So besides those what remains? Well, from across the pond there are a couple of Brew Dog, some Westvleteren and some Harviestoun.

Some of the European contingent. Left to right, Harviestoun Ola Dubh 40, 18, BrewDog Tactical Nuclear Penguin and Sink the Bismark

I only have 2 Wesvletern 12’s left (yellow cap poking up behind the BrewDog in the foreground). One is from the ‘recent’ (only?) US release they did in 2012, reportedly to raise money to repair their roof! The other was bought as it was supposed to be, directly from the Abbey in 2008, courtesy of a colleague who drafted some of his students to get enough people to buy a couple of cases. One 6 pack came home with me in my luggage and only one lonely bottle remains.

Brewdog is the 2 paper bag wrapped bottles, on the left, Tactical Nuclear Penguin and on the right Sink the Bismark. TNP was ‘brewed’ in 2009, StB in 2010 when Brewdog went back and forth with a German brewery to own the title of world’s strongest beer. Brewed in quotes because these are actually ‘ice’ beers, where the base beer is frozen, the water ice removed and the remaining liquid is thereby fortified. This were procured by a friend in England and I transported them home in my luggage. Are they any good? My friend bought a couple of the TNP and we did try one of them back then; OK, not great. Maybe they age really well. Not sure when I’ll try the aged ones!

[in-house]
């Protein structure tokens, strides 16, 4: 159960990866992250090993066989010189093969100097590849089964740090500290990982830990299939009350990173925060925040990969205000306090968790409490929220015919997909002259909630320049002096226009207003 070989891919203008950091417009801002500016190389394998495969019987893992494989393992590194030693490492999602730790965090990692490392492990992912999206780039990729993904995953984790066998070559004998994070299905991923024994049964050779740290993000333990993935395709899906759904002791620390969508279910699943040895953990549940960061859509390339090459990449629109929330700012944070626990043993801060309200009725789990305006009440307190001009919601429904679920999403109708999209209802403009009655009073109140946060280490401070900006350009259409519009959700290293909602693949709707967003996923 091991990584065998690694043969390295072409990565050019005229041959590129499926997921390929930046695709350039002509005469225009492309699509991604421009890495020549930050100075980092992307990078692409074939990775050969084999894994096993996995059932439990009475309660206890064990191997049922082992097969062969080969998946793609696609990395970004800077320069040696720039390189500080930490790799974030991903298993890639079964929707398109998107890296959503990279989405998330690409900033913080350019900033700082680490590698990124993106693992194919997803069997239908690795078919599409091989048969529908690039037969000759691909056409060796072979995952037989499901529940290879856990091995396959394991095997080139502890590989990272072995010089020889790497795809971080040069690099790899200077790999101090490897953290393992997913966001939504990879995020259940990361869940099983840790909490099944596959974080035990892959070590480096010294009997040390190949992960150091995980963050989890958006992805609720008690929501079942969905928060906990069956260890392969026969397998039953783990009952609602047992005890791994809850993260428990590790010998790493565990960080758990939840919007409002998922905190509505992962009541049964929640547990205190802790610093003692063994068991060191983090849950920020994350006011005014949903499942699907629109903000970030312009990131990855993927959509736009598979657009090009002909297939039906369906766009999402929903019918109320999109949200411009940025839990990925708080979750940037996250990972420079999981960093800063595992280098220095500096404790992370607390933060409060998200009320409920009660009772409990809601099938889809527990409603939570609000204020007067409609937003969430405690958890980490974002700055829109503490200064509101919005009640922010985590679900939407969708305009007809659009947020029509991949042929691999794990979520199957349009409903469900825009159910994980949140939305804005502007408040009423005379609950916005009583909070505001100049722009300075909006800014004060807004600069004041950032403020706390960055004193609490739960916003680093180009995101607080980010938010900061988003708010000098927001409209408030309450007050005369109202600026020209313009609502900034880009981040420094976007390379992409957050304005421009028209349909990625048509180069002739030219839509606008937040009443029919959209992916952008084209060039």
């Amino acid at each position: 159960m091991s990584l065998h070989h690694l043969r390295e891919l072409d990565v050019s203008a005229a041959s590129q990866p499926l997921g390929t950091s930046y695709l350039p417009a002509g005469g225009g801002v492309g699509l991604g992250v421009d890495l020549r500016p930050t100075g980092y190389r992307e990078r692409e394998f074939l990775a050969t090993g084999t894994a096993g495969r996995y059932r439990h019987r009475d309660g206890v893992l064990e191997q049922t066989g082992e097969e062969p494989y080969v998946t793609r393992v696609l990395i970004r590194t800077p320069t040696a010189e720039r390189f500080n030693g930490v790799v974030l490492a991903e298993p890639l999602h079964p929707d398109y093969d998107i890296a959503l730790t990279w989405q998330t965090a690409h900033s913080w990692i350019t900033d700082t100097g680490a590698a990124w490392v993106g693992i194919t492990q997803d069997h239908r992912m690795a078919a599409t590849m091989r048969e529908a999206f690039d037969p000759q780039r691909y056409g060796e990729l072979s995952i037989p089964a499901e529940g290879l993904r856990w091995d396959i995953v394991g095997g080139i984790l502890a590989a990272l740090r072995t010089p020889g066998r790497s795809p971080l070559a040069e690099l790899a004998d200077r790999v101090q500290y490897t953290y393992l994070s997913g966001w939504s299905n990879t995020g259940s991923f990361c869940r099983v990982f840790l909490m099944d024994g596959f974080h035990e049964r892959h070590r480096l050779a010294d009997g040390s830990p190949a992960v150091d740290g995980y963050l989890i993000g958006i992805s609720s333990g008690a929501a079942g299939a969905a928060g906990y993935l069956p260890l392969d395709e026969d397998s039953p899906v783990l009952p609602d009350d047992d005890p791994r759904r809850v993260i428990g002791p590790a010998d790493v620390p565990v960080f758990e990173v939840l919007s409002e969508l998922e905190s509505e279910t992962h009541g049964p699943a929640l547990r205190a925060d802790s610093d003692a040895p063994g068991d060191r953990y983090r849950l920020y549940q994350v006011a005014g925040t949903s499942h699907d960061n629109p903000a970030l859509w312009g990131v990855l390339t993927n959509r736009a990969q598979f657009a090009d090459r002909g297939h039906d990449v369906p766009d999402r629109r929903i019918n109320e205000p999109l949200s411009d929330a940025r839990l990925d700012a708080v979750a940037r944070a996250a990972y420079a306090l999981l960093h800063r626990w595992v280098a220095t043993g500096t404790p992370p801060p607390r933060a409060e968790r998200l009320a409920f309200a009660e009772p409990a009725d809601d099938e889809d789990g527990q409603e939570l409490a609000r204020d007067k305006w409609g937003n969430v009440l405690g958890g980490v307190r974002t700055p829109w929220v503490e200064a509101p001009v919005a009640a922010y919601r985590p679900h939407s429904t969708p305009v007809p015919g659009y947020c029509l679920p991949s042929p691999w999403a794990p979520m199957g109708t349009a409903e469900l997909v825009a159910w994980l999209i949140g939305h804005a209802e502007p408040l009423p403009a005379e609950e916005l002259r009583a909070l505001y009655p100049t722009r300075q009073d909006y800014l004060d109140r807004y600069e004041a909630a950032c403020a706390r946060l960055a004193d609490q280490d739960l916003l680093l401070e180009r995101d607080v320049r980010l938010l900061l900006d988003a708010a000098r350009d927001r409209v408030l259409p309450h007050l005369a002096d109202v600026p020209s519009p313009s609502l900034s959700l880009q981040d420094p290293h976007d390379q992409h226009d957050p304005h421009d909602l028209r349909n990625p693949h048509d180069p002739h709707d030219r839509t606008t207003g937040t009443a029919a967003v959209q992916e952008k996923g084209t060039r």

We did do a tour of Scotland in 2009, driving from Manchester UK up the east side of the Island to Fraeserburgh across over to Isle of Skye and back down the west coast to Manchester. At this time Brewdog had not expanded beyond their original brewery in Fraeserburgh, so we dropped in on them. Once they got over the consternation of having their work day interrupted by 4 jackasses, we got a tour and tasting from one of the owners (guy on the left in the Sink the Bismark link).